Against the recommendation of its own staff, the California Coastal Commission voted 9-1 on July 8 to deny Santa Barbara County’s proposal to build a permeable pile pier-a structure designed to slow the effects of beach erosion-at Goleta Beach.
After facing a decade’s worth of El Ni±o storms, erosion prompted community concern for the future of the beach, the county’s most-visited public park. Most weekends, throngs of people enjoy the park’s green lawns and sandy beach, and public sentiment has largely favored protecting it. Although the county was singularly dedicated to developing the permeable pier proposal, the Environmental Defense Center (EDC) and the Santa Barbara chapter of the Surfrider Foundation have sought an alternative with fewer environmental impacts. The group’s alternative solution-initially called a “managed retreat” and more recently “park reconfiguration,” it would move infrastructure so that the beach can fluctuate safely and naturally-appears to have driven the final nail in the pile pier’s coffin.
“This is a big surprise to us. We thought that because of staff approval, we’d just get a nod to get approved and go home,” said Dave Hardy, co-owner of the Beachside Cafe. Situated at the base of the pier, Hardy’s business has perhaps more to lose than others weighing in on the situation; and, according to county officials, the cafe’s lease generates approximately $260,000 in annual county revenue. The Coastal Commission’s final verdict was not the only surprise during Wednesday’s proceedings. At the last minute, Coastal Commission alternate Dr. Dan Secord unexpectedly recused himself because of supportive public comments he had made on July 2. “I went to Goleta City Council and advocated for the project, and that wasn’t the proper thing to do, so I had to recuse myself,” he said.
While park reconfiguration was not an option being considered by the county, EDC and Surfrider campaigned to bring it before coastal commissioners. The two environmental groups hired experts for an independent study comparing their proposal against the county’s. That study’s results made their alternative all the more appealing, with lower costs and fewer impacts on the beach and its guests. EDC environmental analyst Brian Trautwein indicated that starting up the permeable pile project would cost about $2 million more than the alternative. Additionally, ongoing maintenance over the next decade would total more than $20 million for the permeable pier, compared with $8.4 million for park reconfiguration.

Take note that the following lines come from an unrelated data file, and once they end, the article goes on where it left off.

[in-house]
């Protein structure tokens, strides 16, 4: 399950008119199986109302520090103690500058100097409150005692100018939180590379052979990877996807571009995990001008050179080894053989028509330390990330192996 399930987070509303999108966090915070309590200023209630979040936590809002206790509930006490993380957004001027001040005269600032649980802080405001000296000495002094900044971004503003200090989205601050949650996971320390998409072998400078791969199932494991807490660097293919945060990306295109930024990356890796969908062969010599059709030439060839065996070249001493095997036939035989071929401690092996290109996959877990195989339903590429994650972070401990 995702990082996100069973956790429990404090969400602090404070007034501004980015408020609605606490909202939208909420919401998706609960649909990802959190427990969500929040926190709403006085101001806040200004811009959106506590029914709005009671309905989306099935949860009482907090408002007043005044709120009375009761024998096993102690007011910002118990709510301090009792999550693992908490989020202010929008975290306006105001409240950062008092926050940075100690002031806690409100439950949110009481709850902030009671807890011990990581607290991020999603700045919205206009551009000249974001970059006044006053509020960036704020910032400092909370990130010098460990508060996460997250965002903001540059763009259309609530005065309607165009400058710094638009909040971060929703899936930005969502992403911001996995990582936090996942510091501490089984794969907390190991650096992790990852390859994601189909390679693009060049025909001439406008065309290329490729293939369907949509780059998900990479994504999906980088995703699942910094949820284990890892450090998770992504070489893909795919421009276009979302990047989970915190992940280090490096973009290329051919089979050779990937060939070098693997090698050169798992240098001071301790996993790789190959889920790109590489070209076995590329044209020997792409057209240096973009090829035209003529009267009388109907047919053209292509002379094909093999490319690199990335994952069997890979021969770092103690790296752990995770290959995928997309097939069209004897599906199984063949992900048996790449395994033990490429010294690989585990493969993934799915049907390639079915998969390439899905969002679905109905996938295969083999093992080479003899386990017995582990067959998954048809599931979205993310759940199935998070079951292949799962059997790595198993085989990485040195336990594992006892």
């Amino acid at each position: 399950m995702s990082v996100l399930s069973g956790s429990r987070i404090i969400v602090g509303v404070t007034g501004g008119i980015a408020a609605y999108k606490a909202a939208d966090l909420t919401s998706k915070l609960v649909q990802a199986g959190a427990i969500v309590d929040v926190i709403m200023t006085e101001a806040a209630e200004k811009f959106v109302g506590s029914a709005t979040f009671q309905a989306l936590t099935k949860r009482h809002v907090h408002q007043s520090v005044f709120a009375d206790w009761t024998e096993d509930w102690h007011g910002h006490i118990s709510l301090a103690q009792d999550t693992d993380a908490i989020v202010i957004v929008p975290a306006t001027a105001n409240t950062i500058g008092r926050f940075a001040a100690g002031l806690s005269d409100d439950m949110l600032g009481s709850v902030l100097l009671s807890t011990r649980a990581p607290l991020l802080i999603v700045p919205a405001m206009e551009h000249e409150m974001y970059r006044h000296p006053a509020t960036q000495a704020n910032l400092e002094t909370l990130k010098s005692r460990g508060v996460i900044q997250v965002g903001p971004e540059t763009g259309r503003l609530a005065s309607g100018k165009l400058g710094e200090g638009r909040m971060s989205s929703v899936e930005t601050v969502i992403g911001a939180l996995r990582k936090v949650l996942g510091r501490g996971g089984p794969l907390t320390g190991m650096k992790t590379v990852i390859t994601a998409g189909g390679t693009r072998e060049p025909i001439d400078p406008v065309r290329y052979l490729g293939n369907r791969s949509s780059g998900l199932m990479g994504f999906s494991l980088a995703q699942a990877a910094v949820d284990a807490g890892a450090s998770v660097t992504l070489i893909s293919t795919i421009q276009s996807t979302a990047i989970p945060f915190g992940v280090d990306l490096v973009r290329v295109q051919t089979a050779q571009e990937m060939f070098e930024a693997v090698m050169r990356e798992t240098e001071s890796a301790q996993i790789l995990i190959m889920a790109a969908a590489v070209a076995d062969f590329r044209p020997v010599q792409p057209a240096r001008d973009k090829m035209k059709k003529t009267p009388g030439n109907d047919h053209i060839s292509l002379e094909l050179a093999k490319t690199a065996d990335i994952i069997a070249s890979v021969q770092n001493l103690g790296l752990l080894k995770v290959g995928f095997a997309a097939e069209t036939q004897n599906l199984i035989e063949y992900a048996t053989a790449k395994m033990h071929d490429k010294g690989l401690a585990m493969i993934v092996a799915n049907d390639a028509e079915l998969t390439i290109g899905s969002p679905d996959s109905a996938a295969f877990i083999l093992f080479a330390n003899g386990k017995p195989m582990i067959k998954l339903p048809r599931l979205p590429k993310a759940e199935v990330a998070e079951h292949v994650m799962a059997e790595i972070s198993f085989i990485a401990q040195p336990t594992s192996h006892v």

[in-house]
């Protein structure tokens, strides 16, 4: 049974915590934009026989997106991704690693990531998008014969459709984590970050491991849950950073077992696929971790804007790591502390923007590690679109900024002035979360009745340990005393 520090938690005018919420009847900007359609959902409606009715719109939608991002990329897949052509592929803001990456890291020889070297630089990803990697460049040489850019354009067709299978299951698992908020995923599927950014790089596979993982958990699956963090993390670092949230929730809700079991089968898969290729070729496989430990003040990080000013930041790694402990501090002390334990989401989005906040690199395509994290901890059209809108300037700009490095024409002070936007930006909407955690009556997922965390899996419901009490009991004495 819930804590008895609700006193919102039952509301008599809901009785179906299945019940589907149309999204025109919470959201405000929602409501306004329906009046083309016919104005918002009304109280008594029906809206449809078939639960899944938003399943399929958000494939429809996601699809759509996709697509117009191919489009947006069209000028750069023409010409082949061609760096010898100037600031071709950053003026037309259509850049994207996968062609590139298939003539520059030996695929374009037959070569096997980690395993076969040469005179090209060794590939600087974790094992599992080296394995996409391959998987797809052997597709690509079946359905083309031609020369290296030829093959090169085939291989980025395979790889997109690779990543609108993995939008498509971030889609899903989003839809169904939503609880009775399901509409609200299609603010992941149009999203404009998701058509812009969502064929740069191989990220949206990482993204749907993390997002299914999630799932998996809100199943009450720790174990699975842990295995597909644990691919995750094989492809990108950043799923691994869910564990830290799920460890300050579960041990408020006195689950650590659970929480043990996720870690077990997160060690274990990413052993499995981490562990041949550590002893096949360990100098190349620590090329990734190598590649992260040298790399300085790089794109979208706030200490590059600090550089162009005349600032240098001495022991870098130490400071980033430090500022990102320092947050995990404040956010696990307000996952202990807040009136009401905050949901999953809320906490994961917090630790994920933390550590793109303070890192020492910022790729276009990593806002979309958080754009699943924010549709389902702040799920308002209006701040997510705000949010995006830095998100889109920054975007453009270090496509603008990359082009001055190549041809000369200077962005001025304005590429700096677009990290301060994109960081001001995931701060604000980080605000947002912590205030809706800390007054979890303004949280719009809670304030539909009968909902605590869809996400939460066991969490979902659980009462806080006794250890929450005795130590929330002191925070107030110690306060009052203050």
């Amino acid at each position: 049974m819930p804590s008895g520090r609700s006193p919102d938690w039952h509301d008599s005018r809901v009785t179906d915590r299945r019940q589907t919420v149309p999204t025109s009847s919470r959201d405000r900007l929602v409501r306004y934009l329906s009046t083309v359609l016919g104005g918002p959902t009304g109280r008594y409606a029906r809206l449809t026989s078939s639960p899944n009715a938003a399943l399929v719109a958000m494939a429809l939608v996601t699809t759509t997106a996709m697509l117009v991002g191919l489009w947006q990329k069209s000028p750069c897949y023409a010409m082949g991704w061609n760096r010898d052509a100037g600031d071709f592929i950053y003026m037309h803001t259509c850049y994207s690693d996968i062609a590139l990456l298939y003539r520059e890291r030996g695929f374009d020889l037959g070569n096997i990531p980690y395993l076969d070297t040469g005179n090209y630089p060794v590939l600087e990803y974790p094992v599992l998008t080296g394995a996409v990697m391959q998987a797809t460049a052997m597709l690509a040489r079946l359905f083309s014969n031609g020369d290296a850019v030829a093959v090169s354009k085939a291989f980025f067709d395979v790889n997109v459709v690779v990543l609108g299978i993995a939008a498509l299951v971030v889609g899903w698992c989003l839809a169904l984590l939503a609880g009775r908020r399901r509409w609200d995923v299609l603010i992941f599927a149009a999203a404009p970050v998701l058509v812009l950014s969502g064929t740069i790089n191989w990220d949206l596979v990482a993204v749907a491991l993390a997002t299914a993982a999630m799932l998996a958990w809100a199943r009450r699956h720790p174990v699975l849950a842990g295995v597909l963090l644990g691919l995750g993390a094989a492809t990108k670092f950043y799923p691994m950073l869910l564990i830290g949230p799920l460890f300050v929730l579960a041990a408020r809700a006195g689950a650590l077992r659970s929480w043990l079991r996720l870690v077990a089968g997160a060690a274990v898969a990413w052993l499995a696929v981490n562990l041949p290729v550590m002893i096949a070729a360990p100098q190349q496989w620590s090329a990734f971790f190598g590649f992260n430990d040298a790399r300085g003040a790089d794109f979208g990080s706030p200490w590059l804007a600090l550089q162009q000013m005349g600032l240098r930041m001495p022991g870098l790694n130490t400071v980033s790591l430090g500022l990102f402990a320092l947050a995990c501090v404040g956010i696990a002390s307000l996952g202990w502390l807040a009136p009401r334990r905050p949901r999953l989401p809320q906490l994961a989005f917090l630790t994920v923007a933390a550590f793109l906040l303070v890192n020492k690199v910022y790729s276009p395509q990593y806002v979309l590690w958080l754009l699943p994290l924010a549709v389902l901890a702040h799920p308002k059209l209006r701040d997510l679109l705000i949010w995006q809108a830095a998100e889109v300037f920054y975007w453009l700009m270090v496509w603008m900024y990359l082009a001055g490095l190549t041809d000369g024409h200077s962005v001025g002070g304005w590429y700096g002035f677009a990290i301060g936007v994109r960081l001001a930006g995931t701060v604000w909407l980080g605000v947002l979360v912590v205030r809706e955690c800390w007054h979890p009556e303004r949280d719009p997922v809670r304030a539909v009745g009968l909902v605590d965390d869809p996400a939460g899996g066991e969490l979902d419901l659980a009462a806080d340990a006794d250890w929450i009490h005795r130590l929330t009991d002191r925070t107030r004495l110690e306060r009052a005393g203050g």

During the last few decades, storm damage has threatened the integrity of asphalt parking surfaces, utility lines, bathroom structures, and the cafe. The county has responded with coastal armoring in the form of rock piles that protected beachfront infrastructure as coastal sands washed away. EDC and Surfrider, key detractors of this approach, said the rock piles were unpermitted and caused further erosion at and down the coast from Goleta Beach. Other proposed mitigation measures included rock walls, more dredging, and managed retreat. That last option was dismissed by the county as giving up valuable parkland area, and stone structures were seen as too heavy-handed a solution. When Moffatt & Nichol, the engineering firm in the county’s employ, offered the permeable pile option, it was lauded as innovative. Environmental groups were still not convinced and called for the removal of rocks, which they said sacrificed the beach for grass.
Ultimately, the Coastal Commission’s staff recommended the permeable pile pier, but with 18 conditions covering everything from potential habitat impacts to the type of dredging equipment used. Commissioners, one by one, called the permeable pier experimental and innovative but said they needed more information and physical modeling to commit to it. Several commissioners expressed reservations that the permeable pier is the best way to protect the beach. Although a motion was made to continue the project, Coastal Commission staff said that dedicating more time and resources to it would not be productive. Neither the county nor most of the commissioners wanted to continue, so the project was voted down by all except Commissioner Khatchik Achadjian.
“There are a lot of pissed-off stakeholders out there that are going to want nothing to do with managed retreat,” said Dan Hernandez, county parks director, after the decision effectively sent the county back to the drawing board. County records show approximately $70,000 was spent on a public relations campaign to promote the permeable pile to commissioners and the public.
Trautwein said EDC and Surfrider would like to work with the county to come up with something everyone can agree on. “We would like to find an alternative solution that protects the park, the beach, and the environment,” he said. “Today, the commission upheld the Coastal Act. It was a victory for our beaches and for people who love beaches.”